• Flight 93 - While making an objective movie about September 11, 2001 may still be a questionable effort, the effect of this A&E event is still undeniably powerful. It forensically reconstructs and dramatizes a likely scenario of United Flight 93, the airliner that went down in a Pennsylvania field (and not into one of its two likely targets: The U.S. Capitol or The White House). Director Peter Markle and writer Nevin Schreiner extrapolate judiciously from telephone conversations that some of the roughly 40 passengers had with people on the ground during the plane's hijacking by bin Laden-backed Muslimfundamentalists. Markle and Schreiner use their TV movie sensibilities to convey the tragedy of the day and the heroics of Flight 93's doomed crew without being exploitative. Not to be confused with Paul Greengrass's superior, just-released United 93.
  • Hoodwinked - Proving that Pixar is still the one to beat is this CGI comedy from the former Disney allies of the newly formed Weinstein Company. It is the story of Little Red Riding Hood told from four very different perspectives, with a lot of attention paid to continuity in cleverly weaving all four tales together, and a script, while somewhat schizophrenic (thanks to three directors), that does not let up. The voice talent is solid, and includes former Disney princess Anne Hathaway as Red, Family Guy staple Patrick Warburton as the very Fletch-like Wolf and Glenn Close as Granny. The songs, save for a riotous number by a mountain goat (Benjy Gaither) whose curse dictates that he sing all his dialogue, are forgettable, but the movie's biggest crime is its overwhelmingly cheap look. The character designs are uninspired, and the humans look like cumbersome, Plasticine Thunderbirds puppets. The motion is very mechanical, and even makes the now-primitive looking Toy Story seem fluid and natural by comparison.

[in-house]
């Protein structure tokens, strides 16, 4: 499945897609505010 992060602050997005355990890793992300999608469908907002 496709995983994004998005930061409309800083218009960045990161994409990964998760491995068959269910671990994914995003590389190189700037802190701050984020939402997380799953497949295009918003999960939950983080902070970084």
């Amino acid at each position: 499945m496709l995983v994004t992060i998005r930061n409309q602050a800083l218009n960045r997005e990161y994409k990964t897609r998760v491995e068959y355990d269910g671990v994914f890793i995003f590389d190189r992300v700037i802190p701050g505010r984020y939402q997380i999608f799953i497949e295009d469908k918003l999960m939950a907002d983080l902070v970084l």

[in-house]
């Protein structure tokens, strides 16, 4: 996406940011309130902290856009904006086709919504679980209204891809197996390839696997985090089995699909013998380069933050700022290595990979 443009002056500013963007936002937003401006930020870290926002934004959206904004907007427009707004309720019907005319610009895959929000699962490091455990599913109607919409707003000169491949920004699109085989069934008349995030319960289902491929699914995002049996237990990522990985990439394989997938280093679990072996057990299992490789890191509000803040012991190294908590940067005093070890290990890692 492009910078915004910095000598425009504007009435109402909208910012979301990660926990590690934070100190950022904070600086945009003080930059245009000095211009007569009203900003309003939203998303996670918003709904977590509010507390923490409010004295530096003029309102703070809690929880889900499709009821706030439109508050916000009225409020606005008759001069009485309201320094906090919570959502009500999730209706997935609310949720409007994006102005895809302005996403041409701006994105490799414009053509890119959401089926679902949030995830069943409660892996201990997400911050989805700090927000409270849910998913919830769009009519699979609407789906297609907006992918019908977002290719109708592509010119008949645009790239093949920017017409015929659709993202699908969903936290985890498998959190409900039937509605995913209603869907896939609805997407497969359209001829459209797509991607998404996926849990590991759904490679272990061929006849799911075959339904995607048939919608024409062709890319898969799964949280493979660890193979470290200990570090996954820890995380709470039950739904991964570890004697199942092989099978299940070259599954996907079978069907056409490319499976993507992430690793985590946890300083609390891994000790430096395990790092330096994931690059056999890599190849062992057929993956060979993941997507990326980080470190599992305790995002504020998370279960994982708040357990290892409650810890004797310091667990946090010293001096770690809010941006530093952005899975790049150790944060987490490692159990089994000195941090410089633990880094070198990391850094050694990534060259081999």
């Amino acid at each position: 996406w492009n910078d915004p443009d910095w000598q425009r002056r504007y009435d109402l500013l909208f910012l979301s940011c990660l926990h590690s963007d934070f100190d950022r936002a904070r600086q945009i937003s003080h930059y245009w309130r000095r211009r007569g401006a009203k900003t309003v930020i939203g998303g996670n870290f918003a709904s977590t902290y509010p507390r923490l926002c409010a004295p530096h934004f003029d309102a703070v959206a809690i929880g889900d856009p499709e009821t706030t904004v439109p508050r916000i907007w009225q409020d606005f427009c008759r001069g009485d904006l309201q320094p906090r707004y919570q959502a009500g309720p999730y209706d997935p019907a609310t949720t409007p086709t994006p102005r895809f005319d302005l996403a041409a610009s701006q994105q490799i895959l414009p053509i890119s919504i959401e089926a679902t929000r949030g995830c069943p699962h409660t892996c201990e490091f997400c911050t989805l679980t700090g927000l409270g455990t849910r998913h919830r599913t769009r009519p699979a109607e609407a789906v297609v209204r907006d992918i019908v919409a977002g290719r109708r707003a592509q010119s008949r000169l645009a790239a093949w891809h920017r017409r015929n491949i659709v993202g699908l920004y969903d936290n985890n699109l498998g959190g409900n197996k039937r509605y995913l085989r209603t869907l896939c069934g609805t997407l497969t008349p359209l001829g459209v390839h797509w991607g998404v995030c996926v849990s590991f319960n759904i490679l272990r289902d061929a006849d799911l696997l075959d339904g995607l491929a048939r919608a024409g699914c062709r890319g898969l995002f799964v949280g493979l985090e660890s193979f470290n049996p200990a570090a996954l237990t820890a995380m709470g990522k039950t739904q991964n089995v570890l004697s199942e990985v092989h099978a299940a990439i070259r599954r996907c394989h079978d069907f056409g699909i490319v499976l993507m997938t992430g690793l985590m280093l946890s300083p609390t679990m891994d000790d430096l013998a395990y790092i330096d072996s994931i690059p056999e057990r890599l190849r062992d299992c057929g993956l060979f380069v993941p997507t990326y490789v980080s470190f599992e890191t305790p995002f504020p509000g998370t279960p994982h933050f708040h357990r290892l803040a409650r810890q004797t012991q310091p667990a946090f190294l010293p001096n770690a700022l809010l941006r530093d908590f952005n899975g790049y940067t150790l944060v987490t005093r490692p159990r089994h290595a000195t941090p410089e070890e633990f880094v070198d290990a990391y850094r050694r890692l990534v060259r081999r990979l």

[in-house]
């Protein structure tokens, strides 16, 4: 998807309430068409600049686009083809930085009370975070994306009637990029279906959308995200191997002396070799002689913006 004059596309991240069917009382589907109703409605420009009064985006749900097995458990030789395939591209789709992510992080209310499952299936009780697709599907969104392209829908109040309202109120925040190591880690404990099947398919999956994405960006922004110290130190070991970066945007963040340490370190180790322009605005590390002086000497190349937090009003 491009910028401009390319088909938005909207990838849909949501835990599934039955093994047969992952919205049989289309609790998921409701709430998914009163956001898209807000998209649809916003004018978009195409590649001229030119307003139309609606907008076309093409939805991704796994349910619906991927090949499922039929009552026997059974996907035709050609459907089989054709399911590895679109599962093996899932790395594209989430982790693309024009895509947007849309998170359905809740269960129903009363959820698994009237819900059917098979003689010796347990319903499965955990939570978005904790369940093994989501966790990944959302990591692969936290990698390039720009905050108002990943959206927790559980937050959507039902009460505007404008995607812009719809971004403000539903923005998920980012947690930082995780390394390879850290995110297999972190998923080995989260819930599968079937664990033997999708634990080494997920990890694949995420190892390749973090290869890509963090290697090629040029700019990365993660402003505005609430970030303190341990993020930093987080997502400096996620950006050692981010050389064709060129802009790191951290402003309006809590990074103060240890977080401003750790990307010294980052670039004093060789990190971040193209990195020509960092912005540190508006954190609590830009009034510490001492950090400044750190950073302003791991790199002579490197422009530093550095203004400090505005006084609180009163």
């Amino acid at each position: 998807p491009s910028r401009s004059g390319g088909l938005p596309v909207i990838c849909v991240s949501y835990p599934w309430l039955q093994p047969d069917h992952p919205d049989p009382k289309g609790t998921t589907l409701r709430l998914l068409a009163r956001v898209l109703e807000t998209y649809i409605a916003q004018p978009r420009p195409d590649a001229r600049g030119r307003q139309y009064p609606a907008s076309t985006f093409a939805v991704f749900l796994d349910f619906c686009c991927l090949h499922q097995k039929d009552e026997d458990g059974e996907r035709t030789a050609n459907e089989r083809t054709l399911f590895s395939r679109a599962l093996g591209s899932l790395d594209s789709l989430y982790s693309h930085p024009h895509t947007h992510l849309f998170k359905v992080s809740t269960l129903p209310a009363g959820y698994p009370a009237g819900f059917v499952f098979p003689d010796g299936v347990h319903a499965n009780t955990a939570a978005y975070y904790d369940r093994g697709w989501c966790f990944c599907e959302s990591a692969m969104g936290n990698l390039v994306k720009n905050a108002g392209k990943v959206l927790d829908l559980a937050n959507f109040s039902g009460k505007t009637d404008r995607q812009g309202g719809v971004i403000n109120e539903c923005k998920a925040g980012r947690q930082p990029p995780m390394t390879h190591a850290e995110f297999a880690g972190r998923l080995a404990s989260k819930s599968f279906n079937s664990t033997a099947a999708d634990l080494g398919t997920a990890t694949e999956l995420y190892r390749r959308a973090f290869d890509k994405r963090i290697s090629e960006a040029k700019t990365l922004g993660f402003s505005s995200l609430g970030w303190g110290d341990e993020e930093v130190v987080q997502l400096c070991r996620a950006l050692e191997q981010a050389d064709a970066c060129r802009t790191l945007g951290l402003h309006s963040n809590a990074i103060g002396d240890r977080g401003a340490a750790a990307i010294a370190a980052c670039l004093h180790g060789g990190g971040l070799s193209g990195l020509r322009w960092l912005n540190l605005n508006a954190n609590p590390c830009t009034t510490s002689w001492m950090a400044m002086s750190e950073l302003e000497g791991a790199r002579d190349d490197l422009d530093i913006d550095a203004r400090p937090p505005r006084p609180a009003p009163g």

• Last Holiday - Queen Latifah's brand of comedy in turkeys like Taxi and Bringing Down The House has been disappointingly broad, considering her vulnerable Everygirl charm, which thankfully is on full display in this remake of the 1950 British gem. Latifah plays a retail clerk who learns she has three weeks to live and takes a trip to Czechoslovakia where she lives it up on her life savings. Some Being There style misperceptions make her the center of speculation as she comes to terms with her unlived life, which would have been far more precious if the ending was not a total fraud.
  • 24 Hours On Craigslist - Michael Ferris Gibson's super low-budget documentary was a pretty lofty undertaking -- choose an engaging cross-section of the (San Francisco Bay Area) folks who post on the legendary Internet bulletin board and dispatch a camera crew to spend a day with each of them. The result is mixed, from quirky and interesting to monotonous and irrelevant. He conveys the phenomenon adequately, even though it occasionally becomes evident that he is trying to make boring weirdos seem less so.